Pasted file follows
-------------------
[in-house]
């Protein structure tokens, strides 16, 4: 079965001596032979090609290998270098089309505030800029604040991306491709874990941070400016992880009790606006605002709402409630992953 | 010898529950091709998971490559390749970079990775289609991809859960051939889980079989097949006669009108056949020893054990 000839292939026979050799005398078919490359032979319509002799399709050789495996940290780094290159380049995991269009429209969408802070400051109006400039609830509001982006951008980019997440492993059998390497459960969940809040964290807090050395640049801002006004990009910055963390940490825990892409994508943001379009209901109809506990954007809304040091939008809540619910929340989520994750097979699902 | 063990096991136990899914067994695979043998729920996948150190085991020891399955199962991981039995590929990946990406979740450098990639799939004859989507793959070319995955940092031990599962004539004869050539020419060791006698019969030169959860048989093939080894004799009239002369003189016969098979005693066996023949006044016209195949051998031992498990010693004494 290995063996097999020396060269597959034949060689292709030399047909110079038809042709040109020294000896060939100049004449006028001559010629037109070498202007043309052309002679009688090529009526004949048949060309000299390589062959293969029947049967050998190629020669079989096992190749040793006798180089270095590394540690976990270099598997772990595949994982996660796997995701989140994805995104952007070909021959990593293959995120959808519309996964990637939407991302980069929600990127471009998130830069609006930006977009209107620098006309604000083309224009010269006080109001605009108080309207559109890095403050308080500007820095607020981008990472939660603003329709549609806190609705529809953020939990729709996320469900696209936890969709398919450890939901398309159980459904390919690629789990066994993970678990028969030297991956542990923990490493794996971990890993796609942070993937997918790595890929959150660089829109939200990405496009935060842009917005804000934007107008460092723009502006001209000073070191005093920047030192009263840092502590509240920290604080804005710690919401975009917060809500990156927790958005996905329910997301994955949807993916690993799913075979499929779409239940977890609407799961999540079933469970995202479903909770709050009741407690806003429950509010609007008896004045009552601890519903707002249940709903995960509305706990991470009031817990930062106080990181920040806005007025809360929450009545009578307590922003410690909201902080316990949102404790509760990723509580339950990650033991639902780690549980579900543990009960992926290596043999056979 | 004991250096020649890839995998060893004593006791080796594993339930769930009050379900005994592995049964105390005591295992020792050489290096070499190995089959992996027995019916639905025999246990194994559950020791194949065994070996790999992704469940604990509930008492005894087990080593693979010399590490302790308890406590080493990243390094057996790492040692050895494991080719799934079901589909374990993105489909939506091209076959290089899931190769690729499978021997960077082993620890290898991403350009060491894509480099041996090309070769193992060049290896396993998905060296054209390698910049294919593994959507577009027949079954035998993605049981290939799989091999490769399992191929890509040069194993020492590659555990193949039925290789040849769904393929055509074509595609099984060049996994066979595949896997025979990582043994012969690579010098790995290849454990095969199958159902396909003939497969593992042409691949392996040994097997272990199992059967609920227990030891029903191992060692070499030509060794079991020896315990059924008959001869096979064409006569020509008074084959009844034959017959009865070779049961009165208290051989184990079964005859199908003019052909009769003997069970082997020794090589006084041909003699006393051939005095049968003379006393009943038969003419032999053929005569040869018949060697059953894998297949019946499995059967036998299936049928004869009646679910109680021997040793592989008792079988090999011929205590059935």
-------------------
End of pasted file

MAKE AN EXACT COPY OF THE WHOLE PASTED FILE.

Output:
[in-house]
């Protein structure tokens, strides 16, 4: 079965001596032979090609290998270098089309505030800029604040991306491709874990941070400016992880009790606006605002709402409630992953 | 010898529950091709998971490559390749970079990775289609991809859960051939889980079989097949006669009108056949020893054990 000839292939026979050799005398078919490359032979319509002799399709050789495996940290780094290159380049995991269009429209969408802070400051109006400039609830509001982006951008980019997440492993059998390497459960969940809040964290807090050395640049801002006004990009910055963390940490825990892409994508943001379009209901109809506990954007809304040091939008809540619910929340989520994750097979699902 | 063990096991136990899914067994695979043998729920996948150190085991020891399955199962991981039995590929990946990406979740450098990639799939004859989507793959070319995955940092031990599962004539004869050539020419060791006698019969030169959860048989093939080894004799009239002369003189016969098979005693066996023949006044016209195949051998031992498990010693004494 290995063996097999020396060269597959034949060689292709030399047909110079038809042709040109020294000896060939100049004449006028001559010629037109070498202007043309052309002679009688090529009526004949048949060309000299390589062959293969029947049967050998190629020669079989096992190749040793006798180089270095590394540690976990270099598997772990595949994982996660796997995701989140994805995104952007070909021959990593293959995120959808519309996964990637939407991302980069929600990127471009998130830069609006930006977009209107620098006309604000083309224009010269006080109001605009108080309207559109890095403050308080500007820095607020981008990472939660603003329709549609806190609705529809953020939990729709996320469900696209936890969709398919450890939901398309159980459904390919690629789990066994993970678990028969030297991956542990923990490493794996971990890993796609942070993937997918790595890929959150660089829109939200990405496009935060842009917005804000934007107008460092723009502006001209000073070191005093920047030192009263840092502590509240920290604080804005710690919401975009917060809500990156927790958005996905329910997301994955949807993916690993799913075979499929779409239940977890609407799961999540079933469970995202479903909770709050009741407690806003429950509010609007008896004045009552601890519903707002249940709903995960509305706990991470009031817990930062106080990181920040806005007025809360929450009545009578307590922003410690909201902080316990949102404790509760990723509580339950990650033991639902780690549980579900543990009960992926290596043999056979 | 004991250096020649890839995998060893004593006791080796594993339930769930009050379900005994592995049964105390005591295992020792050489290096070499190995089959992996027995019916639905025999246990194994559950020791194949065994070996790999992704469940604990509930008492005894087990080593693979010399590490302790308890406590080493990243390094057996790492040692050895494991080719799934079901589909374990993105489909939506091209076959290089899931190769690729499978021997960077082993620890290898991403350009060491894509480099041996090309070769193992060049290896396993998905060296054209390698910049294919593994959507577009027949079954035998993605049981290939799989091999490769399992191929890509040069194993020492590659555990193949039925290789040849769904393929055509074509595609099984060049996994066979595949896997025979990582043994012969690579010098790995290849454990095969199958159902396909003939497969593992042409691949392996040994097997272990199992059967609920227990030891029903191992060692070499030509060794079991020896315990059924008959001869096979064409006569020509008074084959009844034959017959009865070779049961009165208290051989184990079964005859199908003019052909009769003997069970082997020794090589006084041909003699006393051939005095049968003379006393009943038969003419032999053929005569040869018949060697059953894998297949019946499995059967036998299936049928004869009646679910109680021997040793592989008792079988090999011929205590059935």